Devoción is a compilation of their works from 2005 to 2011 and gives an interspersed overview of three Meridian Brothers albums from that period . From Meridian Brothers V the tracks, ‘Canción De Invierno’, ‘Canción Del Moderno Templario’ and ‘El Enamorado’ serve as fine examples of Álvarez’s maverickism. To give you a bit of guidance, the melting of various traditional Colombian, Peruvian and Caribbean styles slightly reminds of Manu Chao. This style is further deepened on Meridian Brothers VI (2009). The Meridian Brothers swingeingly intermingle vintage Columbian sounds with influences of Highlife and Ethio-jazz, as can be heard on ‘Sostengan Al Ángel Entusiasta’. However on ‘Escuchen El Grito Del Tigrillo’ there is more room for vague electronica and is foreshadowing the following album, Meridian Brothers VII .This 2011 release marks the shift towards a darker side of surrealism. Modulated vocals, distorted surf guitars, stretched synths and looping cumbia take the stuff out of you and unfolds into an unwariness of trip into dense and venomous jungle of some kind. Five of the twelve tracks on Devoción are from the Meridian Brothers VII album. Which is a good thing, for exactly this freaky atmosphere make the Meridian Brothers worthy to listen to. Devoción opener, ‘Los Falsos Reyes Magos’ evokes feelings of a beginning jungle fever which is heavily notched up during, my personal favorite, ‘El Jazz Del Chupasangres’. I agree all of this sounds kind of burdensome. Fortunately, like in many modern fairytales, a hallucination also contains some lighter sides. Therefore the compilation is equipped with a fair amount pleasant sarcasm. ‘Te Odio (Te Amo)’ seems to be a fleet-footed and overwrought interpretation of the Birdie Song, whilst ‘El Ganadero Del Futuro’ is a twisted tropical reference to the classic Pet Sounds record from The Beach Boys. Did I hear some growling tigers and trumpeting elephants, grunting rabbits…? Ergo, before nonsensicalness takes the upper hand in this review, it’s better to stop at this point.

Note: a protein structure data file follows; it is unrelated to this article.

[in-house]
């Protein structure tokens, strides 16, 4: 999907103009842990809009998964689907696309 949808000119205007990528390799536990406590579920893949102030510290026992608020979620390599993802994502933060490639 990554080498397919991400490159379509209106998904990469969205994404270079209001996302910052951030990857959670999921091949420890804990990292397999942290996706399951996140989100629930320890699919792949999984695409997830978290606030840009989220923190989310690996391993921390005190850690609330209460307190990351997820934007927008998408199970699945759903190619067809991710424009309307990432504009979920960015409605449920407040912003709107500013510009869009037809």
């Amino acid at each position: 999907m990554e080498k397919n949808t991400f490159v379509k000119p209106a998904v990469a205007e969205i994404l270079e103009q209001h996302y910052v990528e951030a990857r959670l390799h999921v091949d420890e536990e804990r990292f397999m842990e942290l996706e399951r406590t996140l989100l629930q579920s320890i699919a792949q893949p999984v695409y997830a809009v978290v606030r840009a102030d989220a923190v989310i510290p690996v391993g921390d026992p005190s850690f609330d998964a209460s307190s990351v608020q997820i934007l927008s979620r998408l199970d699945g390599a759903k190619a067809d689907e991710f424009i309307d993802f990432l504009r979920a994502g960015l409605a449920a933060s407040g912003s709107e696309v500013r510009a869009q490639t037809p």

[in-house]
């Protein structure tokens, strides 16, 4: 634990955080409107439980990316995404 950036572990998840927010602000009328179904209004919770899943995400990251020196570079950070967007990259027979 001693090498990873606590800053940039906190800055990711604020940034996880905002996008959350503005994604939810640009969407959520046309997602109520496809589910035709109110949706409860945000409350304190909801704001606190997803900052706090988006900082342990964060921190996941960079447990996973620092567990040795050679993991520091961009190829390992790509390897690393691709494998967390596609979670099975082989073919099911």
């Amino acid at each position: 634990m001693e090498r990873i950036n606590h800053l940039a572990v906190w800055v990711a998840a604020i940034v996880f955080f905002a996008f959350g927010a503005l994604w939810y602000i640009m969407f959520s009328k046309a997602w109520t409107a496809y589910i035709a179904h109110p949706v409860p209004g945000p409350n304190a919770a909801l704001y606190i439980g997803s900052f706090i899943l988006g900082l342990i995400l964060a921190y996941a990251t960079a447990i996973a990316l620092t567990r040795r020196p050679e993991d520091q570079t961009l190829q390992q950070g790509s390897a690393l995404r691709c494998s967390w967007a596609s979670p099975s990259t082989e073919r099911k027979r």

If you didn’t noticed before, most of the reviews I’ve written this year are not for everyone. Unsurprisingly the same goes for this Meridian Brothers compilation. Those who have an aversion towards complicated dazzling works and are not interested in music coming from roughly the area surrounding the equator are advised to let Álvarez be. To all other readers, especially to the ones that have progressive mind, I would highly recommend this compilation. Devoción is an ideal introduction to the work of the Meridian Brothers and offers something new on each track. This compilation gives an excellent overview of the evolution of the ‘brothers’ work. Seemingly without any difficultly they beat down their instruments and simultaneously uphold a deep respect to the foundations of salsa, latin and cumbia, thus resulting in a exiting hybridity of innovative sounds. Devoción also unveils the two sided nature of the band. Sometimes this causes downright feelings of hysteria, hence this can just as easily turn into a sweetly-melodic atmosphere a track further on. Therefore be mindful your still listening to a ‘introduction to…’. If you’re not the type who buys compilations, I suggest you listen to Meridian Brothers VII for starters and expect the unexpected.
Label: Soundway Records
1. Los Falsos Reyes Magos (6:16)
2. El Enamorado (4:33)
3. Te Odio (Te Amo) (4:38)
4. Sostengan Al Ángel Entusiasta (7:36)
5. Canción Del Moderno Templario (4:27)
6. Escuchen El Grito Del Tigrillo (5:24)
7. Canción De Invierno (5:38)
8. El Jazz Del Chupasangres (6:06)
9. El Ganadero Del Futuro (6:35)
10. Devoción (11:38)
11. Sigan Al Minero Hasta La Escal (5:42)
12. Coplas Para Cantar Al Atardece (5:29)
Meridian Brothers – Salsa del Zombie (Sesión en vivo) – Live at Matik Matik (2012) – Bogotá
Review by Wander Meulemans // 271213